Ayman Baalbaki was born in 1975 in Adaisseh, Lebanon, and lives and works in Beirut. His painting material, full of strong emotional impact, is inspired by the tragic events in Lebanon during the years of civil war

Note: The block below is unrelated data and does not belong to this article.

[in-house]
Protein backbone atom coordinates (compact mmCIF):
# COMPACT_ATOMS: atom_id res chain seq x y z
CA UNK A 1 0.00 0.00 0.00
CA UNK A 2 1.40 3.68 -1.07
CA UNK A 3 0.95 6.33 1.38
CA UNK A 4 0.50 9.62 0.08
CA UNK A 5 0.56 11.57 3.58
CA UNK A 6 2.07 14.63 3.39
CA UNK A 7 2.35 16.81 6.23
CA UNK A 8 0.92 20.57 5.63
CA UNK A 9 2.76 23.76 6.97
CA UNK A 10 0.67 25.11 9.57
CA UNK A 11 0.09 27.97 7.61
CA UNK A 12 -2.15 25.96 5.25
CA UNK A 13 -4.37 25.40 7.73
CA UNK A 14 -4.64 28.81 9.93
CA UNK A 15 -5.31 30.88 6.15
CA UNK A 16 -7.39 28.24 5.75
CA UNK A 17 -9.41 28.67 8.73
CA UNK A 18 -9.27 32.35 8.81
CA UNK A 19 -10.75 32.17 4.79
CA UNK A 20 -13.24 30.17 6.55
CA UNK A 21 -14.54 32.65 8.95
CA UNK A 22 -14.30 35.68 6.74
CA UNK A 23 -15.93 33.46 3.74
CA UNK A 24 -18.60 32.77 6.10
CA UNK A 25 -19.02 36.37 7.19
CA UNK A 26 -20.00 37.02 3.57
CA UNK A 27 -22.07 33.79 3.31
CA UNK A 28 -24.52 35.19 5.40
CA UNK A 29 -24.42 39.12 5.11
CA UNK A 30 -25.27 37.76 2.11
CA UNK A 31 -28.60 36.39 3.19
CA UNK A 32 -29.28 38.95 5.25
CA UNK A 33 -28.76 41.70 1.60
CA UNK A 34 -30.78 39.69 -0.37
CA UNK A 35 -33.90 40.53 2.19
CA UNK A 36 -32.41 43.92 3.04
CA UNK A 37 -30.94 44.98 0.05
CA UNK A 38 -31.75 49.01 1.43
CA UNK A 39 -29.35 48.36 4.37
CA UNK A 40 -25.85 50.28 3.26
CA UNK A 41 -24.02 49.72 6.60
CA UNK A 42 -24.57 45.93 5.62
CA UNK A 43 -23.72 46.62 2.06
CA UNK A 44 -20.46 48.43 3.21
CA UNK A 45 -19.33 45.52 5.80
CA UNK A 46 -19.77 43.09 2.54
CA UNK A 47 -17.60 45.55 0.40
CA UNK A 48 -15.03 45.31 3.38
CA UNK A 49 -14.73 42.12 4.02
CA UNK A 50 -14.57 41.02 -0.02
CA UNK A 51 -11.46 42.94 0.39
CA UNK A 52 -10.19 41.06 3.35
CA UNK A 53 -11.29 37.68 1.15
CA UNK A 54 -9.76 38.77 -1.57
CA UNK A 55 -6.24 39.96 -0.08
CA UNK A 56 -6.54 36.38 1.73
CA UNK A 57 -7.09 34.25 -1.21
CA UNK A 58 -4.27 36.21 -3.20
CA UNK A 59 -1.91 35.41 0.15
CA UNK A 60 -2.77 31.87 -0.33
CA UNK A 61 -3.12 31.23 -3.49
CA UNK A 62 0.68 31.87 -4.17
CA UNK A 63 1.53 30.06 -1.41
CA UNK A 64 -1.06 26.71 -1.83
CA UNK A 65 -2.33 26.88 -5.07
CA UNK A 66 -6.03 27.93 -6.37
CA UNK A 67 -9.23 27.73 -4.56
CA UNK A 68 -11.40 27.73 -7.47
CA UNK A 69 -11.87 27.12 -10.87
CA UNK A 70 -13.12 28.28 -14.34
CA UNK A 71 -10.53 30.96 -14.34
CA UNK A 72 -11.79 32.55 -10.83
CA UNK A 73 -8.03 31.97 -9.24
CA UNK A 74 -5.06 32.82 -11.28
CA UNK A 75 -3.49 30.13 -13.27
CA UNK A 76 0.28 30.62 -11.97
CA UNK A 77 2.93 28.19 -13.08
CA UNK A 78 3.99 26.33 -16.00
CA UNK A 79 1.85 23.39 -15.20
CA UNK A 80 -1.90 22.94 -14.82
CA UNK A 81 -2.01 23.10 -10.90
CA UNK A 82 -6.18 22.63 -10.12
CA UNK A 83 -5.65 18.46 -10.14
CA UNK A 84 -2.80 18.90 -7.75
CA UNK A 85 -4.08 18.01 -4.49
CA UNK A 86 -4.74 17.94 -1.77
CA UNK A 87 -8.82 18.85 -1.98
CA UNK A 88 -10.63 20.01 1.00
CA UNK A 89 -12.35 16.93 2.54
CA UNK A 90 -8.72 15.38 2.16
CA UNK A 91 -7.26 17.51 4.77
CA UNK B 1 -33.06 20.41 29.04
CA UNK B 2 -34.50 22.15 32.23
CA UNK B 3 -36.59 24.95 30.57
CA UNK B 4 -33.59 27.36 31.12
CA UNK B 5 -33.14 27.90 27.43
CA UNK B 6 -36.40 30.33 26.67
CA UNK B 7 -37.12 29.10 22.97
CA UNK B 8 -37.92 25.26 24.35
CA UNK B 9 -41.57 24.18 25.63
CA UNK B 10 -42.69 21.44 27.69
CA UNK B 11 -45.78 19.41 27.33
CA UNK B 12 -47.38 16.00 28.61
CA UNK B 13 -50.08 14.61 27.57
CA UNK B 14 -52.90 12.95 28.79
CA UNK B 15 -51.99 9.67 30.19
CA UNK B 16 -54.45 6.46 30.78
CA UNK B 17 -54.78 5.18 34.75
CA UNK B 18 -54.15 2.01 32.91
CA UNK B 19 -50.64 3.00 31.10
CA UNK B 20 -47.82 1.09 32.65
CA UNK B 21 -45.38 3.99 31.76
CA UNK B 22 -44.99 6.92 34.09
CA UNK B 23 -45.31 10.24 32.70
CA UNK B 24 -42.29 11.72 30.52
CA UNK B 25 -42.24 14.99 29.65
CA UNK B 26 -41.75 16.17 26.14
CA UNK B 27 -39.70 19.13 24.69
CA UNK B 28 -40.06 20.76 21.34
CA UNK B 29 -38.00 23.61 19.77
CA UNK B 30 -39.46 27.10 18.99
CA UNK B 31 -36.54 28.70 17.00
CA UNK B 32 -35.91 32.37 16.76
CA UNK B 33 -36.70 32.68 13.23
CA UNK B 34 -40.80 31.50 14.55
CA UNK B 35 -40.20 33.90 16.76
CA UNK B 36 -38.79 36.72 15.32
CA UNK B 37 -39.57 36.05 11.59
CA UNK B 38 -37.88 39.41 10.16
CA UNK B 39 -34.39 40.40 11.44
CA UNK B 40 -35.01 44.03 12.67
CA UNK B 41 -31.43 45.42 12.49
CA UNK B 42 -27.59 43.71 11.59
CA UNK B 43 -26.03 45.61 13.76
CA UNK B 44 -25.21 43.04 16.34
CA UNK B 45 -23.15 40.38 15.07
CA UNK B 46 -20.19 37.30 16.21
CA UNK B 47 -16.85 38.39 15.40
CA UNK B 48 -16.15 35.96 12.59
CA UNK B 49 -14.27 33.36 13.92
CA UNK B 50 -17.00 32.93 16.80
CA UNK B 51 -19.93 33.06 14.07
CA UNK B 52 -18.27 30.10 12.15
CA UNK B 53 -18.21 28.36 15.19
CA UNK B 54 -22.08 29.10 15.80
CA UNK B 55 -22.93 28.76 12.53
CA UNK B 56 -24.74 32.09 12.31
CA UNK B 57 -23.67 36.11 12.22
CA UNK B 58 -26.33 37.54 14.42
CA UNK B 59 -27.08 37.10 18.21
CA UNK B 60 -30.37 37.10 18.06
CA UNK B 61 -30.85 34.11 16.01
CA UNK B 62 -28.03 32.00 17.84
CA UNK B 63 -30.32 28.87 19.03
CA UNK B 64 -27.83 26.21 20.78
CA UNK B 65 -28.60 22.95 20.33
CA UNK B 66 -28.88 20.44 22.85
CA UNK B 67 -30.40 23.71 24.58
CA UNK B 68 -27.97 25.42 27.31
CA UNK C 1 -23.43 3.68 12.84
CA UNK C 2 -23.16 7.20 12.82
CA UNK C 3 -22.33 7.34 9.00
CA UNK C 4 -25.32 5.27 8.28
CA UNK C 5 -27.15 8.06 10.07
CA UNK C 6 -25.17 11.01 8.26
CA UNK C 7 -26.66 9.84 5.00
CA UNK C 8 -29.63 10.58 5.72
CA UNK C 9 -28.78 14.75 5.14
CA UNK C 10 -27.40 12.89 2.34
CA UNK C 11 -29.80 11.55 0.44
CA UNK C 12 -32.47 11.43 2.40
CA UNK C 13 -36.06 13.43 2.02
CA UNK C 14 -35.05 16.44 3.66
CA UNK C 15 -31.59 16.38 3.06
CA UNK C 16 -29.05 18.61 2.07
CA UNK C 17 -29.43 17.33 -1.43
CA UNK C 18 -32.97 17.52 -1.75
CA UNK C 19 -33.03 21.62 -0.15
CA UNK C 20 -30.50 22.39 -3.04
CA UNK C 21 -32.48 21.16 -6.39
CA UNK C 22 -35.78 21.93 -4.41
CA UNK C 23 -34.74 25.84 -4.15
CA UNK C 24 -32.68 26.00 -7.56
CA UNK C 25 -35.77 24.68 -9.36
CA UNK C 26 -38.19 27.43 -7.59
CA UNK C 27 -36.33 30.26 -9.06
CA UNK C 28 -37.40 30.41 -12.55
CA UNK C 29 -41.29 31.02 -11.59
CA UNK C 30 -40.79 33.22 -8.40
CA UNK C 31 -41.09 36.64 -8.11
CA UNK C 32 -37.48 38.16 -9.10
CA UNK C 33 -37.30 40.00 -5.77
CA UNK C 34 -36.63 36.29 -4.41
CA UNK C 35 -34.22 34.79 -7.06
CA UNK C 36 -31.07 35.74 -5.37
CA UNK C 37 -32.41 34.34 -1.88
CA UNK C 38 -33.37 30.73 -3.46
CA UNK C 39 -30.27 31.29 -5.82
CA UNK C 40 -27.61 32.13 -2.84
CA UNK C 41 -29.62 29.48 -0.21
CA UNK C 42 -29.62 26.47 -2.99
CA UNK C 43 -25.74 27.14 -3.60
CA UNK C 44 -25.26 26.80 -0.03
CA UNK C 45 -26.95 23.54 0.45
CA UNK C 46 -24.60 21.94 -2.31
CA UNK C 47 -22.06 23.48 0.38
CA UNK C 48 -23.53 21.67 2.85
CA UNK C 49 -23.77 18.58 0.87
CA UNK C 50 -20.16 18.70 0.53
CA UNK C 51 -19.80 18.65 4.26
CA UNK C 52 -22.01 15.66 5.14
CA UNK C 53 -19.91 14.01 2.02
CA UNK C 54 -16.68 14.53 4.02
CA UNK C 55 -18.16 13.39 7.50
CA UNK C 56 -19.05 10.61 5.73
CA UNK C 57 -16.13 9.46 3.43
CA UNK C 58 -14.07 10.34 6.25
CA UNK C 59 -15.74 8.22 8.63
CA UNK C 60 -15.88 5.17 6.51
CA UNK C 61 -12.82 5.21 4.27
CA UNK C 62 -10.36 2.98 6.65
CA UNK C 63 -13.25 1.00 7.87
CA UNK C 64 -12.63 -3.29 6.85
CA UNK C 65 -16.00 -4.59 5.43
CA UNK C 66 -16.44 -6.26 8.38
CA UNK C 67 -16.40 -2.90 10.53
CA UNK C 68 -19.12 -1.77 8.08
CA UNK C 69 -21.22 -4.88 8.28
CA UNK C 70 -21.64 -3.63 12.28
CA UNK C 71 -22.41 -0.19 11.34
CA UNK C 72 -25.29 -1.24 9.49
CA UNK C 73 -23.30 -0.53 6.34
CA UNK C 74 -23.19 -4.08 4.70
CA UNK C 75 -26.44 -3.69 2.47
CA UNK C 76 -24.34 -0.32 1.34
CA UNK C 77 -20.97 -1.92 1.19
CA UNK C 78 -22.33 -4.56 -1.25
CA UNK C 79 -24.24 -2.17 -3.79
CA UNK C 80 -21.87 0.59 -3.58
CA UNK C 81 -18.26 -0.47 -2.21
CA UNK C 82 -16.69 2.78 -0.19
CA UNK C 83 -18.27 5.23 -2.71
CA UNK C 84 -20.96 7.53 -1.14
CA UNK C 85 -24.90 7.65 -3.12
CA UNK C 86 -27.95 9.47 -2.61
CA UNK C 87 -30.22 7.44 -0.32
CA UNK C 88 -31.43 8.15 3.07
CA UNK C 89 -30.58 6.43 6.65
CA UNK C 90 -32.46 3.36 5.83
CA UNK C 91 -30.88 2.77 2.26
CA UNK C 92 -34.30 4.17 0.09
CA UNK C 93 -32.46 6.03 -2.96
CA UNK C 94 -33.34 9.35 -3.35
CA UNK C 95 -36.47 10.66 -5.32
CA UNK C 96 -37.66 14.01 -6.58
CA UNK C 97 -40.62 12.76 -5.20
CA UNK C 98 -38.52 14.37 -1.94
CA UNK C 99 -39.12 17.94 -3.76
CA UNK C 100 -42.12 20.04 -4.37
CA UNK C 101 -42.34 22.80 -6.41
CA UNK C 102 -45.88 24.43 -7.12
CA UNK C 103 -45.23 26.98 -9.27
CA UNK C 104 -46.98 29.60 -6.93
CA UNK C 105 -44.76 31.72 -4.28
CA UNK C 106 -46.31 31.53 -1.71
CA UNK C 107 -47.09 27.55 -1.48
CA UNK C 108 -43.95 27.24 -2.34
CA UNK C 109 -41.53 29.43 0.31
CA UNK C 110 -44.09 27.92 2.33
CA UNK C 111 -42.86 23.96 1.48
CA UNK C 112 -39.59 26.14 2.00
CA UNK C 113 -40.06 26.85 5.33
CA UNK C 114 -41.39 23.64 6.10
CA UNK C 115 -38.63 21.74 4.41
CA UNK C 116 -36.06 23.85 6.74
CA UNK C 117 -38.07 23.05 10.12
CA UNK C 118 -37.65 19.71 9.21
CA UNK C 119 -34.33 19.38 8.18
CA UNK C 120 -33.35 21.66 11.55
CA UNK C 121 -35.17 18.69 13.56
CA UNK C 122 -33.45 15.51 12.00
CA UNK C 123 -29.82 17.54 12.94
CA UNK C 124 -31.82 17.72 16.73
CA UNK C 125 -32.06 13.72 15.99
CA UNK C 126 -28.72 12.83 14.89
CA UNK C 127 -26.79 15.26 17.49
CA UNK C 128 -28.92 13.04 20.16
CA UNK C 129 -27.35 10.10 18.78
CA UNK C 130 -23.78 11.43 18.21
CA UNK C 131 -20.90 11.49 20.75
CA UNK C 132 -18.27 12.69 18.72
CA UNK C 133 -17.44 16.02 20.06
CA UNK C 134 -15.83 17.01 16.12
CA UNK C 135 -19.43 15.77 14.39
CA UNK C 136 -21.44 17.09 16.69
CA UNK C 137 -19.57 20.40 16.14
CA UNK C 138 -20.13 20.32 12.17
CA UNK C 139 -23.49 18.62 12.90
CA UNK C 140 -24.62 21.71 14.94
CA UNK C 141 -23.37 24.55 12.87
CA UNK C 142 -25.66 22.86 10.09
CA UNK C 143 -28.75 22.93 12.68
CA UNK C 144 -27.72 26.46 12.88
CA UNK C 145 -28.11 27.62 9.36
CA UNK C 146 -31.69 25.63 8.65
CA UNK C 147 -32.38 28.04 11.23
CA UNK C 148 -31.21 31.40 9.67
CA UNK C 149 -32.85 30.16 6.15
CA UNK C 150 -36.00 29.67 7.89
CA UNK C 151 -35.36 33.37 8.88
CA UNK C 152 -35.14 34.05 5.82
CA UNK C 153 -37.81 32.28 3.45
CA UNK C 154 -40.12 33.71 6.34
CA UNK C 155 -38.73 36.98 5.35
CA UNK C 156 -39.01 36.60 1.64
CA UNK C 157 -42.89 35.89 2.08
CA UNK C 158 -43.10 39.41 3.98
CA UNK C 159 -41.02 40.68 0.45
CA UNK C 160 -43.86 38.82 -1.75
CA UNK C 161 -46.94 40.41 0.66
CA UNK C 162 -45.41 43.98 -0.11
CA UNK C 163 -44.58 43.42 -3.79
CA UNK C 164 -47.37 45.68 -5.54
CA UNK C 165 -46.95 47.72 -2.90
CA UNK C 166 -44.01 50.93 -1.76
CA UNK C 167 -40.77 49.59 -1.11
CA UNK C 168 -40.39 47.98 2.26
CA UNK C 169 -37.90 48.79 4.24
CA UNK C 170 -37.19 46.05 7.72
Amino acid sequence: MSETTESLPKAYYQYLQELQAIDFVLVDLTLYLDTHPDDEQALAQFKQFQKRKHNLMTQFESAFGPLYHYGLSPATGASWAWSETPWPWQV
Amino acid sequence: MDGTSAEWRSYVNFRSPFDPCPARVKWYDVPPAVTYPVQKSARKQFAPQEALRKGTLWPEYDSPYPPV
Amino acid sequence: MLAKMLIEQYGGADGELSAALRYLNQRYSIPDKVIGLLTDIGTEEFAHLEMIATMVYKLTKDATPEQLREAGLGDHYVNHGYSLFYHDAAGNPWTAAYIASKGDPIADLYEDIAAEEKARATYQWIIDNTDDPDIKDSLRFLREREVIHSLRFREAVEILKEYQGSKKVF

In 1998, he graduated in Painting and Sculpture at Lebanese University in Beirut; in 2002, in Art-Space at the École Nationale Supérieure des Arts Décoratifs in Paris; and, in 2003, he obtained a DEA in Art of Images and Contemporary Art at Université Paris VIII. Born during the difficult years of the Lebanese civil war, Baalbaki and his family were forced to move frequently from place to place. His best-known paintings, most of which are large format and presented in the mid-90s, are anonymous faces of fighters hidden by a red kufiyah. These portraits established Baalbaki on the international stage and are a testament to the incessant wars that plague the Middle East. Through visually striking paintings, reminiscent of Anselm Kiefer of Germany, Baalbaki points out: “The Lebanese do not want to address the issue of the war but, at the same time, it is everywhere.” This statement specifies how the artist represents themes of destruction and loss while not depicting apparent violence. In 2012, he participated in the 54th Venice Biennale of Art, “The Future of a Promise”, an event dedicated, for the first time, to the pan-Arabian contemporary art scene. Among his best-known shows, in addition to the many Lebanese examples, are his exhibitions at the Library of Alexandria (2002), Egypt; Rafia Gallery (2009), Damascus; Monica de Cardenas Gallery (2010), Milan; Light Gallery (2010), Turin; Royal College of Art (2011), London; for Villa Empain Boghossian Foundation (2012), Beirut; Taymour Grahne Gallery (2014), New York; Fondazione Berengo (2015), Venice; and Saleh Barakat Gallery (2016), Beirut. He won the Empreintes Prix (1996) and the Cm3 Prize awarded by the International Cité Universitaire in Paris (2003).